When to feed bees? When they need it and, in our opinion, ONLY when they need it…which may be several times over the course of a year. If you are beekeeping newbie getting your first bees you should start out with a spring feeding.
First we’ll talk about what to feed and when to feed. Then we’ll get into how to feed.
What To Feed Bees
Honey is the best food for bees…when they make it. Do not feed them honey unless it’s from your own disease-free colonies. Honey from other sources may contain spores of American foulbrood or other kinds of contamination that will infect your hive.
Sugar syrup is your main feed source, a simple mix of sugar dissolved in water. The ratio of sugar to water depends on the time of year.
In the spring or summer, you should feed thin, 1:1 sugar syrup mix. That’s one part sugar to one part water. It’s often not explained that this measurement is in terms of weight.
Thanks to Google I learned that 2 cups of water (16 ounces) weighs about 1.04 pounds. That is close enough if you don’t have a scale. If you want to be more precise an inexpensive scale like this will do just fine.
A fall mix is 2:1 (sugar to water) for a thicker syrup.
Heat the water and slowly dissolve the sugar in it. It’s a good idea not to boil the water. The escaping steam will lower the water content and change the ratio of sugar to water.
Once the sugar dissolves remove it from the heat and let it cool.
Use only white granulated sugar in your syrup. Do not use corn syrup, molasses or other items as they may contain flavoring and other ingredients not suitable for bees. WHITE GRANULATED SUGAR.
Our first nuc came with a small pollen patty to assist in the production of brood. Since then we’ve tried some patties in the spring and once used special winter patties. We found that in both cases the patties went relatively uneaten so we’ve cut back our use of them. Your experience may differ.
Fondant, Dry Sugar or Sugar Bricks
Hopefully, your bees go into winter with enough honey to survive until spring. We provide sugar as a supplemental emergency source of food even when we think they have enough honey. It’s too cold for the bees to drink syrup in the winter so fondant or sugar is a good alternative.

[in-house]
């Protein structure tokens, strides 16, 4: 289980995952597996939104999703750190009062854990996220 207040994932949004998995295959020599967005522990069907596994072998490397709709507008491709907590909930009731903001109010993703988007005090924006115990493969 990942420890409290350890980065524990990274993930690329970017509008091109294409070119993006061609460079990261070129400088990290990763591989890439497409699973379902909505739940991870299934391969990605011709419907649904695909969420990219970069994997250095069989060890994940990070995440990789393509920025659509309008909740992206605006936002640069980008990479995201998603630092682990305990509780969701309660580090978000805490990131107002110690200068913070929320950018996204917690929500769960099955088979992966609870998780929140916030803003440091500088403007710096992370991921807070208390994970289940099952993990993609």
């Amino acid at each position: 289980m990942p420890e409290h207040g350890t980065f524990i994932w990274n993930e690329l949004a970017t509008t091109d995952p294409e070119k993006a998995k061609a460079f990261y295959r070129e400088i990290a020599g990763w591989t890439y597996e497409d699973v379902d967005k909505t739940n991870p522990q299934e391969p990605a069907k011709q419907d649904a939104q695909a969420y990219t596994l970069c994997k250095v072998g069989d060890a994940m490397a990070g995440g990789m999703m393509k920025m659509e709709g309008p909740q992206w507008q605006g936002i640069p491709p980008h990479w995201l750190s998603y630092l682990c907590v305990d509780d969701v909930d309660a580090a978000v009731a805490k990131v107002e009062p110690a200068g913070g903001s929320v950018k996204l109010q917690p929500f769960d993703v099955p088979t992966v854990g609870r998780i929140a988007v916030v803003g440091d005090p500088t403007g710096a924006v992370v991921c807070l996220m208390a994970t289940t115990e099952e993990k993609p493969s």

Bee fondant is similar to the fondant you’ll find on cakes in your local bakery minus certain ingredients not suitable for your colony.
You can buy fondant or make it yourself at a much lower cost. Making your own bee fondant requires cooking a sugar/water mix, using a candy thermometer to assure the proper temperature and some sort of mixer. While it’s not overly difficult, I think using dry sugar or sugar bricks is just as effective and a lot less work.
If you use dry sugar, simply place newspaper over the frames and pour some sugar on it. It helps to spray it with water so it hardens a bit and doesn’t fall through to the bottom of the hive in small granules.
We make “sugar bricks” that go in a candy board between the top hive box and the inside cover. Bricks are more or less a hardened version of dry sugar application. To make bricks mix together:
- 10 pounds of white granulated sugar
- 3/4 cup of water
- 1/4 cup of vinegar
- if desired, 1 tsp of essential oil supplements (see below)
Add the liquids gradually. Once the ingredients are thoroughly mixed, put it into a foil container (or even on to paper plates). After it dries out you’ll have “bricks” for the hive. You can speed up the drying time in the oven at a very low temperature like 100° F (about 38° C).
A variety of supplements are available to assist your beekeeping. One that we’ve seen mentioned quite often is Honey B Healthy. It’s made from essential oils and designed to boost bee immune systems. Many recipes for sugar bricks include Honey B Healthy or similar essential oils.
So far we’ve avoided the use of these oils. In a rural area, our bees seem to have plenty of food options. We prefer to keep our beekeeping as natural as possible. We may yet give something like this a try to see if it makes a significant difference in the health of our colonies.
When To Feed Bees
As we said, the time to feed bees is when they need it. This could be several times a year…or not at all. You need to pay attention to the level of stores in your hives and nectar flows and make a judgement call. We err on the side of caution being careful not to overfeed.
New Bees/Spring Feeding
With your bees arriving in early spring, natural food resources may be limited for them. This also applies to overwintered hives starting to ramp up for the new year.
Your new bees arrived in one of 2 formats: a package or a nuc.
In a package, the bees came with a can of sugar syrup to keep them fed for the journey. A nuc should have some frames with food already stored in them. In either case you’ll want to feed your bees. It gives them a boost in the production of honeycomb, brood and food stores.
We only feed in the spring until it’s obvious that the bees can fend for themselves as natural resources become plentiful. If you overfeed the hive, it could become honey-bound leaving too little room for brood which may result in swarming. The risk of this is probably greater with an overwintered hive than a spanking new one.
This past season our bees had some stores left in the hive and were bringing back pollen early in the spring. We decided not to feed them and they did just fine fending for themselves.
Summer Nectar Dearth
As summer progresses and plants die off with the change of seasons. You may experience a nectar dearth in your area. Your bees may become more aggressive and search for food in unusual places. Robbing behavior increases as bees compete for limited resources.